An inflow of labour into the Bay is holding down wage growth despite a spike in job vacancies, local business leaders say.
Typically workers moving into the area are also willing to take a cut in pay in exchange for the beach lifestyle.
Statistics New Zealand's June 2014 labour cost index report said salary and wage rates including overtime had risen across all sectors by 1.7 per cent nationally from the previous year. In contrast, the number of jobs being advertised rose 13 per cent in the Bay of Plenty in the year to July, according to SEEK data.
Recruitment agencies say the steady stream of workers relocating to the area combined with the healthy supply of labour means there is little incentive for employers to offer pay rises.
Recruitment agencies said there had been no or little movement in the pay rates since a Bay of Plenty Times survey in 2013.
Personnel Resources managing director Ian Chitty said if there was an over supply of labour incomes remained the same.
It usually effected the lower paid, unskilled jobs, he said.
"If there is a plentiful supply of people that is why incomes don't generally rise."
The pay gap also continued to exist between Auckland and Tauranga he said but incomes in the city had started to gather momentum for specialist positions including civil engineering, health professionals and chief financial controllers.
Mr Chitty said its job applications from outside the region had jumped 15 per cent on last year due to economic and business growth in the region.
Figures from TradeMe Jobs showed listings had jumped by 76 per cent for healthcare, 53 per cent for accounting and 47 per cent for construction and architecture in Tauranga year on year over a six-month comparison for 2014/13 from January to June.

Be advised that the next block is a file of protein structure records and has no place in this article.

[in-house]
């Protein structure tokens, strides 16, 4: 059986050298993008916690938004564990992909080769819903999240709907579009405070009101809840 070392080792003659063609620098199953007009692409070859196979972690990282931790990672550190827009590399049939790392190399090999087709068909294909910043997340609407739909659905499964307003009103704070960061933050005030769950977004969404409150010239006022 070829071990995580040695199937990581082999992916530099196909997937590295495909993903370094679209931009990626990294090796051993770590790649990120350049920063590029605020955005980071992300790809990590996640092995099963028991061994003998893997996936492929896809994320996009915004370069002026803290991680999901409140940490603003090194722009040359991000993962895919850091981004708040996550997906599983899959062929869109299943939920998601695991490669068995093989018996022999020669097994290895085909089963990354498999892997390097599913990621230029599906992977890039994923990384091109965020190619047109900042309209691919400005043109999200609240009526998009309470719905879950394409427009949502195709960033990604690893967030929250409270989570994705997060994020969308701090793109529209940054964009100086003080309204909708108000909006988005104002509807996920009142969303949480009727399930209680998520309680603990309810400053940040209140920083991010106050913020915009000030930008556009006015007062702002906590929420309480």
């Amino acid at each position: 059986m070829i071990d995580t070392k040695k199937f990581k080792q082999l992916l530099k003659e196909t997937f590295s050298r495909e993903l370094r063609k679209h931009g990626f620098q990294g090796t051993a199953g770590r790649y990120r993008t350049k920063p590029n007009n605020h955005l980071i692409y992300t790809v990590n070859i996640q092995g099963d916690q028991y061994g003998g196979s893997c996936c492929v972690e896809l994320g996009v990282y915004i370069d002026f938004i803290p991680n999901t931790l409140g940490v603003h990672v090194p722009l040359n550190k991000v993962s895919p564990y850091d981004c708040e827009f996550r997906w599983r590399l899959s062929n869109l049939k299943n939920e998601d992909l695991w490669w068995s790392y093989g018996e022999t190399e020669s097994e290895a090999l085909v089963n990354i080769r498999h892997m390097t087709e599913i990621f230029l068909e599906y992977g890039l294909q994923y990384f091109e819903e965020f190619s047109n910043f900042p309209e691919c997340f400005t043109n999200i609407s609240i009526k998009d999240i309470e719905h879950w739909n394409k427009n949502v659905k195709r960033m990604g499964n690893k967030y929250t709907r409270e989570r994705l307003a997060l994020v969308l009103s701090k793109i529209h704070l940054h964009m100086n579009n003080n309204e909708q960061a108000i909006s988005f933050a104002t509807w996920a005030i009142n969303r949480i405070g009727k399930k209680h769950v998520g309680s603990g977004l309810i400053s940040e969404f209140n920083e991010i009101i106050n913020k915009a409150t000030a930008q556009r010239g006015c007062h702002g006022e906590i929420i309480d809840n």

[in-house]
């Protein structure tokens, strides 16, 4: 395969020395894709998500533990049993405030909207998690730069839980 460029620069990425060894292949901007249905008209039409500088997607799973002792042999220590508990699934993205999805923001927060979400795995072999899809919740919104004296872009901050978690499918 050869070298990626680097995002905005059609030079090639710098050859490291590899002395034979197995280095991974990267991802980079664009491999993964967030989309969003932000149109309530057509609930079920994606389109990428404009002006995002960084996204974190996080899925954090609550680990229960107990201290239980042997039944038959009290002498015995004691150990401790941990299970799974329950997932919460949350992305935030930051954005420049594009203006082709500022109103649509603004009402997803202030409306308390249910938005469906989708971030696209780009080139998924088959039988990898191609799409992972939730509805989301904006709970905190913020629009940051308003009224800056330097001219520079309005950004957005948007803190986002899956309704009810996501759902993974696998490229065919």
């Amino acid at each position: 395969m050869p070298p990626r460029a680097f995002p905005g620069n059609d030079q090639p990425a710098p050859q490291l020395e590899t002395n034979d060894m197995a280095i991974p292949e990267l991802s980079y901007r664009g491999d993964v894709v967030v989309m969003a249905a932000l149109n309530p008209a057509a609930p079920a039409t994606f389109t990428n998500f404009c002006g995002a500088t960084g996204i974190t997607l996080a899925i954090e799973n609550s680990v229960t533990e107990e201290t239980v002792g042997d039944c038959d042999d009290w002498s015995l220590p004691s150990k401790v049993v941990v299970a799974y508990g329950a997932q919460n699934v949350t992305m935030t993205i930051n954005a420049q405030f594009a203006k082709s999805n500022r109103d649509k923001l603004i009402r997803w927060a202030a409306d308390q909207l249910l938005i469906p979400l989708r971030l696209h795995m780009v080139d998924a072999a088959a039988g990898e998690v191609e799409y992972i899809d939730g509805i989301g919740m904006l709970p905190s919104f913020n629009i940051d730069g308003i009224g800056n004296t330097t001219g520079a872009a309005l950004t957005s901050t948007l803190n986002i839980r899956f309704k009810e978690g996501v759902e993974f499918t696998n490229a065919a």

In 2012/13 health care suffered a 1 per cent decline, accounting a 44 per cent decline and construction and architecture was up 9 per cent.
CBC Construction managing director Peter Cooney said there was no question pay rates were higher in Auckland and Christchurch where demand was greater and "sucking up a lot of the labour".
However, a lot of construction companies had moved to Tauranga and there was a large proportion of sub trades in the city so it was a competitive marketplace.
"That is the reason why rates haven't moved."
Chamber of Commerce chief executive Dave Burnett said the the city had moved past its "$10 Tauranga" tag.
The new Tauranga University planned to align itself with industry needs and that would produce well-paid graduates, he said.
"We are talking about IT, marine science, logistics, high-value manufacturing and innovative jobs in the kiwifruit industry. That will see an increase in skill levels with corresponding pay rates, salaries and wages."
New Zealand Nurses Organisation industrial adviser Lesley Harry said members covered by the DHB MECA received a 1 per cent pay increase on March 1, 2014. Since the last MECA CPI had increased around 4 per cent and wages had increased 4.5 per cent, she said.
NZ Transport Agency's Bay of Plenty acting highway manager Andrew Scott said more than 2000 people had been involved with the Tauranga Eastern Link since construction started four years ago with a peak of 280 people on site at any one time.